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CUBAN: Don’t go to school for finance – liberal arts is the future

Over the weekend, billionaire investor Mark Cuban attended the NBA All-Star Technology Summit in New Orleans. In an interview on Friday with Bloomberg journalist Cory Johnson, Cuban discussed the evolving times with robots starting to replace human workers for their jobs. Due to automation, Cuban believes robots will make a significant impact on a broad array of industries.  Asked by Johnson, Cuban then made some bold predictions about the future of jobs and the new workforce. The future of jobs Cuban believes will reside within the liberal arts and humanities. “The nature of jobs is changing”, said Cuban.

As the interview went on, Johnson believed Cuban also implied that as technology evolves and software is programmed at a more advanced rate than before, adults would go back to school and learn how to program software or study finance. However, that is not what Cuban was attesting at all. Here is an excerpt of Johnson and Cuban’s interview where Cuban explained why he believes liberal arts is the future of the workforce:

Johnson: “So essentially what you’re making the case for is education and job training for grown ups.”

Cuban: “No, no. I think that won’t matter. What are you going to go back and learn to do?”

Johnson: “What it takes, right? Whether it’s finance, whether it’s software programming.”

Cuban: “No finance. That’s the easiest thing — you just take the data have it spit out whatever you need. I personally think there’s going to be a greater demand in 10 years for liberal arts majors than there were for programming majors and maybe even engineering, because when the data is all being spit out for you, options are being spit out for you, you need a different perspective in order to have a different view of the data. And so having someone who is more of a freer thinker.”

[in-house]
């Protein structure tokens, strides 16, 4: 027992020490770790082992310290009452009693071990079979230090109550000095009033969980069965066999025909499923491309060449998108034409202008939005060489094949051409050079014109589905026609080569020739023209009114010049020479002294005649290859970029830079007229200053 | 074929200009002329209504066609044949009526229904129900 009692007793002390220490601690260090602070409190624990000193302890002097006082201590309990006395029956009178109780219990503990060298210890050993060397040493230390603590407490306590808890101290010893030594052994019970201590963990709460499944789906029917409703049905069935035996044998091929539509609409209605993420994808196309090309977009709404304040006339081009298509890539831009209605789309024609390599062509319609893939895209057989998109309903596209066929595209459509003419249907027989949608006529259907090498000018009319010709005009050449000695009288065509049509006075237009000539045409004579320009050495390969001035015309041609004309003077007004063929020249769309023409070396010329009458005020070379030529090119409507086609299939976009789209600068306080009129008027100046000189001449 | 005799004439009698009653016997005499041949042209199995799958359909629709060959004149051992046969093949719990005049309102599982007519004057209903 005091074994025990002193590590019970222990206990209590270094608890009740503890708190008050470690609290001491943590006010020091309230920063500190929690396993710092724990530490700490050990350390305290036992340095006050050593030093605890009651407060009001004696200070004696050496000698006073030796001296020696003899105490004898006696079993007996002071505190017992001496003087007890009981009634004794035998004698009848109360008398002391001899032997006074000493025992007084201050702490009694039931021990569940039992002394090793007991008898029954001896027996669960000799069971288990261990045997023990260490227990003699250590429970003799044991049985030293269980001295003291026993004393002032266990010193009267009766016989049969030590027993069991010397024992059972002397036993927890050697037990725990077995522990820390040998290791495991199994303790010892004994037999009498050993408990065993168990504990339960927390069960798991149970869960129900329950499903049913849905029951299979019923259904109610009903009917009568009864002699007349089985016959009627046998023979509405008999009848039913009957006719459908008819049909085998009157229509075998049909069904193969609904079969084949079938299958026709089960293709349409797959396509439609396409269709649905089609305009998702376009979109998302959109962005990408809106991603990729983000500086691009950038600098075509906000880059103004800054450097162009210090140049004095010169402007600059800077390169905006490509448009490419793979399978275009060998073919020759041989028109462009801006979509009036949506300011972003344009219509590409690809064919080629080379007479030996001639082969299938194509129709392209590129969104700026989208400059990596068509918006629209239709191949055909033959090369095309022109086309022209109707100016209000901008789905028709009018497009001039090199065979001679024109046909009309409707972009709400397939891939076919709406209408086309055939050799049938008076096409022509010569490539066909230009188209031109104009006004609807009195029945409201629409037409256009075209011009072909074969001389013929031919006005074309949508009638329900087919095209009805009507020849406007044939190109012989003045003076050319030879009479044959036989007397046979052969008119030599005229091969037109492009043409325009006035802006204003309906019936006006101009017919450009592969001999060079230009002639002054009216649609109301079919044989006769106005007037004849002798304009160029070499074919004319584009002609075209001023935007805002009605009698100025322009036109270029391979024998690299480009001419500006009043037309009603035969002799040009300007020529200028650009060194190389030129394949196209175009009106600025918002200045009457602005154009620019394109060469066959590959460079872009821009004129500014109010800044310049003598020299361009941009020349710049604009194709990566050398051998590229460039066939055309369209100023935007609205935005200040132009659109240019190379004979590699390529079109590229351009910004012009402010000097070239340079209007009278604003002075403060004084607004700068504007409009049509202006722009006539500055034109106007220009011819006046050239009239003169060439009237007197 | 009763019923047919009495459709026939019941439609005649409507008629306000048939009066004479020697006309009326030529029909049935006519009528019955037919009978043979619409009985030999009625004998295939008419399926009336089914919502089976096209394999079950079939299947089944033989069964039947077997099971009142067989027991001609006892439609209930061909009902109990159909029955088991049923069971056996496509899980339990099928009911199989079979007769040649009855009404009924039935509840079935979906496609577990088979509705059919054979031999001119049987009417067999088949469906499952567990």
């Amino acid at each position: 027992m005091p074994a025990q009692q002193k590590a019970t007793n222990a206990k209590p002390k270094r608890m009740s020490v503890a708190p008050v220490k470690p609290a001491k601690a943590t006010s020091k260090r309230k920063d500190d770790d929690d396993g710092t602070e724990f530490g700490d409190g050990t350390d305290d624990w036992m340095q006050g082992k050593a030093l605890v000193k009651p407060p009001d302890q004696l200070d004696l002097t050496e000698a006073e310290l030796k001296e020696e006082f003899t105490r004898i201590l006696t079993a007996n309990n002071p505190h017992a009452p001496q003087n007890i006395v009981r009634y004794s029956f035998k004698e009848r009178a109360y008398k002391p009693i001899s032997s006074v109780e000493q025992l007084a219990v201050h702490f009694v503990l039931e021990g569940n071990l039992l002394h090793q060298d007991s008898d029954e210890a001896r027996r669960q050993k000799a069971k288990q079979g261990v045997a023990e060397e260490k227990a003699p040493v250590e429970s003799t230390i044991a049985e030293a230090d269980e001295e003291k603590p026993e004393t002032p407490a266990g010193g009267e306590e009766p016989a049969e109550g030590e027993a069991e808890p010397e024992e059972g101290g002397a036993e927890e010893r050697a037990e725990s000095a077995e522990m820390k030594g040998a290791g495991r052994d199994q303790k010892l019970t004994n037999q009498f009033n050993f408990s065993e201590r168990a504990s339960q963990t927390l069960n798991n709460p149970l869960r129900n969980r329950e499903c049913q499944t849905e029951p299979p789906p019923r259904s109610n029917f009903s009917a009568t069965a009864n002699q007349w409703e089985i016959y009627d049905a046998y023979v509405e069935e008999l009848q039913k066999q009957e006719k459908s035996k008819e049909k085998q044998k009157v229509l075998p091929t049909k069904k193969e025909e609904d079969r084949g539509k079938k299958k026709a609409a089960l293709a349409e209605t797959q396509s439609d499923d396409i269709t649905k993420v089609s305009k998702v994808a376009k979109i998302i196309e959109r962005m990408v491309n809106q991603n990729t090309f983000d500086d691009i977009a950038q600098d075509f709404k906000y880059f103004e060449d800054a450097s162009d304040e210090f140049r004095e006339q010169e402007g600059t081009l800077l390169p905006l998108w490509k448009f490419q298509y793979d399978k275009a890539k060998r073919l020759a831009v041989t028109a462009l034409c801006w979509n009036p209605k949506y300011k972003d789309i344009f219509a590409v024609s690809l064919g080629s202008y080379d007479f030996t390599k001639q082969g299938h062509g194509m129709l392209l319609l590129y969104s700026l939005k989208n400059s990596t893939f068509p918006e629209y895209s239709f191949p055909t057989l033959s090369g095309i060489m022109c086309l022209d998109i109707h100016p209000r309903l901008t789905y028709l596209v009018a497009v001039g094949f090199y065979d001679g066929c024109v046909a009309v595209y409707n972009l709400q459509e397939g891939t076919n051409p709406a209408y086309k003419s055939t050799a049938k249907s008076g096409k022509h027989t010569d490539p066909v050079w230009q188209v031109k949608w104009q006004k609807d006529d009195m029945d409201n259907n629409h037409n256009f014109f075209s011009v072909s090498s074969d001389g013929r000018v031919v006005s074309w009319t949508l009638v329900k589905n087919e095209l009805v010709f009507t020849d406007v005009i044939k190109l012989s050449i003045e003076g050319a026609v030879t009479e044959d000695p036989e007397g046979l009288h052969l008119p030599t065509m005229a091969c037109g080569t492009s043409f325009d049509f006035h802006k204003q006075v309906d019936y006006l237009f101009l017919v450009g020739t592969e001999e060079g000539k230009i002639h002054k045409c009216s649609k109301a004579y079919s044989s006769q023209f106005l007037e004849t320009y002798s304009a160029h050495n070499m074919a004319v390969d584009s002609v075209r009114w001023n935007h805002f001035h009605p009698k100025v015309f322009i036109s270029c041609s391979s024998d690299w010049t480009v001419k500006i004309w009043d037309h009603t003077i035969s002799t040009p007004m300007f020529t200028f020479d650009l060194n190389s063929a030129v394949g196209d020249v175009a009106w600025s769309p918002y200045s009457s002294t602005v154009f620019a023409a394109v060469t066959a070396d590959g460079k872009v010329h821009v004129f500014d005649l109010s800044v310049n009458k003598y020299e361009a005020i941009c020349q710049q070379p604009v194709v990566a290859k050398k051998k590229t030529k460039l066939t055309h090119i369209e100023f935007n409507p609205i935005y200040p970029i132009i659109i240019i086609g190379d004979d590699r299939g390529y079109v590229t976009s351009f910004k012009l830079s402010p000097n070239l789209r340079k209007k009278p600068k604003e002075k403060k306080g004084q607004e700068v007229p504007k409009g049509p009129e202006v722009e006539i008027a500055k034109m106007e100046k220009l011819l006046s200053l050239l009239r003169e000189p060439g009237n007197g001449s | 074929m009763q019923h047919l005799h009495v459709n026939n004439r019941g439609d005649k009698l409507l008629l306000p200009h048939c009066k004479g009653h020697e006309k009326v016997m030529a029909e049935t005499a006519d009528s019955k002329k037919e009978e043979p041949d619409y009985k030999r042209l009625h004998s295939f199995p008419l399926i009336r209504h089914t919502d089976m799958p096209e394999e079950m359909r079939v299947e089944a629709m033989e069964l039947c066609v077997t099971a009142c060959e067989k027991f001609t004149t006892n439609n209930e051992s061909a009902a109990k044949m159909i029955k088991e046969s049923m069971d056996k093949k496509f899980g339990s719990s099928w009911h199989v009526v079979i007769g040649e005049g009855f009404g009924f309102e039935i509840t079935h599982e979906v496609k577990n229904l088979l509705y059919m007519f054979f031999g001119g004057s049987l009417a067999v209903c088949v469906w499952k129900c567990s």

Mark Cuban’s statement on the future of jobs is aligned with that of computer science and higher education experts. They believe that the “soft skills” that are found more in liberal arts students could prove to be more of an advantage over students with STEM backgrounds. “Soft skills” like adaptability and communication will be more important in an automated workforce. Majors like English, Philosophy, and foreign language majors are just some of the many liberal arts majors that will prove to be vital in the future job markets.

So the next time you tell your parents you want to study literature or art history in college, tell them it might not be a bad investment after all.

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